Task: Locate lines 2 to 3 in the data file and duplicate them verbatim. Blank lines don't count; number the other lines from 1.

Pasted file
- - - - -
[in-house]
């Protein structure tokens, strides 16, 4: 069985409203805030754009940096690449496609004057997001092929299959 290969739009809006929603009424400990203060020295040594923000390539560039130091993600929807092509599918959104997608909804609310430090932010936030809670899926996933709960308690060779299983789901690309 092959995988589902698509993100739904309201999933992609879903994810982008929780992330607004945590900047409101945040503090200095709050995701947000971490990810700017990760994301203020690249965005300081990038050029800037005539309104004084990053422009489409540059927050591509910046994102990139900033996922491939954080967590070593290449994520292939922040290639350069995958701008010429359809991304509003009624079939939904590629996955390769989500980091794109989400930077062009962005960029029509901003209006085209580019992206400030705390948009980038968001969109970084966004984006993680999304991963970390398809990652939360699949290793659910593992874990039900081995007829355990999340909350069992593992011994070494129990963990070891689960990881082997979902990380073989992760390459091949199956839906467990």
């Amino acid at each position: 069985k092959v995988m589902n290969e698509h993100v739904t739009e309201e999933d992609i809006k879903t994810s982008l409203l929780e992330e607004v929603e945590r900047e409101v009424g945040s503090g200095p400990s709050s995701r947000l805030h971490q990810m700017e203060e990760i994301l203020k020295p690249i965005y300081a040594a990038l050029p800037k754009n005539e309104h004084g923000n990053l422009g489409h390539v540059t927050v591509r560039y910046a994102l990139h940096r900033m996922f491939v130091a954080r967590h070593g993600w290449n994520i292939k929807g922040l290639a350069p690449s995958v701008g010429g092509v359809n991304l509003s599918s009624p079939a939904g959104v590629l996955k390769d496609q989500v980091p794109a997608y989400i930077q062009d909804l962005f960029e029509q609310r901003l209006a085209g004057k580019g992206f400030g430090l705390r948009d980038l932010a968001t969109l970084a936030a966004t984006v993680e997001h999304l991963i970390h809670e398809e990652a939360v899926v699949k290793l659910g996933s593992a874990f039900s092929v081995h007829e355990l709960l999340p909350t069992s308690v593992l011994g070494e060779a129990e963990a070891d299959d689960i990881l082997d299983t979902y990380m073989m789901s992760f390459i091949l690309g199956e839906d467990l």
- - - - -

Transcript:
């Protein structure tokens, strides 16, 4: 069985409203805030754009940096690449496609004057997001092929299959 290969739009809006929603009424400990203060020295040594923000390539560039130091993600929807092509599918959104997608909804609310430090932010936030809670899926996933709960308690060779299983789901690309 092959995988589902698509993100739904309201999933992609879903994810982008929780992330607004945590900047409101945040503090200095709050995701947000971490990810700017990760994301203020690249965005300081990038050029800037005539309104004084990053422009489409540059927050591509910046994102990139900033996922491939954080967590070593290449994520292939922040290639350069995958701008010429359809991304509003009624079939939904590629996955390769989500980091794109989400930077062009962005960029029509901003209006085209580019992206400030705390948009980038968001969109970084966004984006993680999304991963970390398809990652939360699949290793659910593992874990039900081995007829355990999340909350069992593992011994070494129990963990070891689960990881082997979902990380073989992760390459091949199956839906467990």
């Amino acid at each position: 069985k092959v995988m589902n290969e698509h993100v739904t739009e309201e999933d992609i809006k879903t994810s982008l409203l929780e992330e607004v929603e945590r900047e409101v009424g945040s503090g200095p400990s709050s995701r947000l805030h971490q990810m700017e203060e990760i994301l203020k020295p690249i965005y300081a040594a990038l050029p800037k754009n005539e309104h004084g923000n990053l422009g489409h390539v540059t927050v591509r560039y910046a994102l990139h940096r900033m996922f491939v130091a954080r967590h070593g993600w290449n994520i292939k929807g922040l290639a350069p690449s995958v701008g010429g092509v359809n991304l509003s599918s009624p079939a939904g959104v590629l996955k390769d496609q989500v980091p794109a997608y989400i930077q062009d909804l962005f960029e029509q609310r901003l209006a085209g004057k580019g992206f400030g430090l705390r948009d980038l932010a968001t969109l970084a936030a966004t984006v993680e997001h999304l991963i970390h809670e398809e990652a939360v899926v699949k290793l659910g996933s593992a874990f039900s092929v081995h007829e355990l709960l999340p909350t069992s308690v593992l011994g070494e060779a129990e963990a070891d299959d689960i990881l082997d299983t979902y990380m073989m789901s992760f390459i091949l690309g199956e839906d467990l």